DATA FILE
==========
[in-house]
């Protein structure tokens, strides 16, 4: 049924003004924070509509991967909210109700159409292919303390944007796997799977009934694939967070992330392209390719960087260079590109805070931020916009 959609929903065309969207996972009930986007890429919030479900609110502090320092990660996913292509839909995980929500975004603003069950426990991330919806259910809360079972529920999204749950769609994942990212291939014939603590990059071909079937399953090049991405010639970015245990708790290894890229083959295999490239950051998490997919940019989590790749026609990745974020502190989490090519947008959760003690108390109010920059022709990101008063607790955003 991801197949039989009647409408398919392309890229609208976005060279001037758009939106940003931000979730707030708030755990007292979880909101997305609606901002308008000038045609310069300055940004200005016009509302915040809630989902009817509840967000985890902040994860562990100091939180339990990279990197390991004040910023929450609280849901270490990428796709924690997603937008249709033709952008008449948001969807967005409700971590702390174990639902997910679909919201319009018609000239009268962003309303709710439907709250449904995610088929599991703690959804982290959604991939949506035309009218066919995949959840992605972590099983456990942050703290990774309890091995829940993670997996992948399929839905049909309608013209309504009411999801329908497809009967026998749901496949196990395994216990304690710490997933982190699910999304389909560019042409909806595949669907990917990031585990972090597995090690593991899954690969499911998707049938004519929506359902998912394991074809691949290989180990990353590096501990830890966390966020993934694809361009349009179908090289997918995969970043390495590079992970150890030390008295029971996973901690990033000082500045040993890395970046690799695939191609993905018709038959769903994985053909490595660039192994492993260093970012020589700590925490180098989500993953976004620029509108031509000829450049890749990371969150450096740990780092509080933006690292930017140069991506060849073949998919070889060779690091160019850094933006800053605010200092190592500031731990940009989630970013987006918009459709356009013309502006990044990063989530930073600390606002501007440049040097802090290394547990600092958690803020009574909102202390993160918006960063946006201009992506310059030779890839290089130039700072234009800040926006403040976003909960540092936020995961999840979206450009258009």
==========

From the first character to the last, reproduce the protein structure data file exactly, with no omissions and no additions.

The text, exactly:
[in-house]
């Protein structure tokens, strides 16, 4: 049924003004924070509509991967909210109700159409292919303390944007796997799977009934694939967070992330392209390719960087260079590109805070931020916009 959609929903065309969207996972009930986007890429919030479900609110502090320092990660996913292509839909995980929500975004603003069950426990991330919806259910809360079972529920999204749950769609994942990212291939014939603590990059071909079937399953090049991405010639970015245990708790290894890229083959295999490239950051998490997919940019989590790749026609990745974020502190989490090519947008959760003690108390109010920059022709990101008063607790955003 991801197949039989009647409408398919392309890229609208976005060279001037758009939106940003931000979730707030708030755990007292979880909101997305609606901002308008000038045609310069300055940004200005016009509302915040809630989902009817509840967000985890902040994860562990100091939180339990990279990197390991004040910023929450609280849901270490990428796709924690997603937008249709033709952008008449948001969807967005409700971590702390174990639902997910679909919201319009018609000239009268962003309303709710439907709250449904995610088929599991703690959804982290959604991939949506035309009218066919995949959840992605972590099983456990942050703290990774309890091995829940993670997996992948399929839905049909309608013209309504009411999801329908497809009967026998749901496949196990395994216990304690710490997933982190699910999304389909560019042409909806595949669907990917990031585990972090597995090690593991899954690969499911998707049938004519929506359902998912394991074809691949290989180990990353590096501990830890966390966020993934694809361009349009179908090289997918995969970043390495590079992970150890030390008295029971996973901690990033000082500045040993890395970046690799695939191609993905018709038959769903994985053909490595660039192994492993260093970012020589700590925490180098989500993953976004620029509108031509000829450049890749990371969150450096740990780092509080933006690292930017140069991506060849073949998919070889060779690091160019850094933006800053605010200092190592500031731990940009989630970013987006918009459709356009013309502006990044990063989530930073600390606002501007440049040097802090290394547990600092958690803020009574909102202390993160918006960063946006201009992506310059030779890839290089130039700072234009800040926006403040976003909960540092936020995961999840979206450009258009």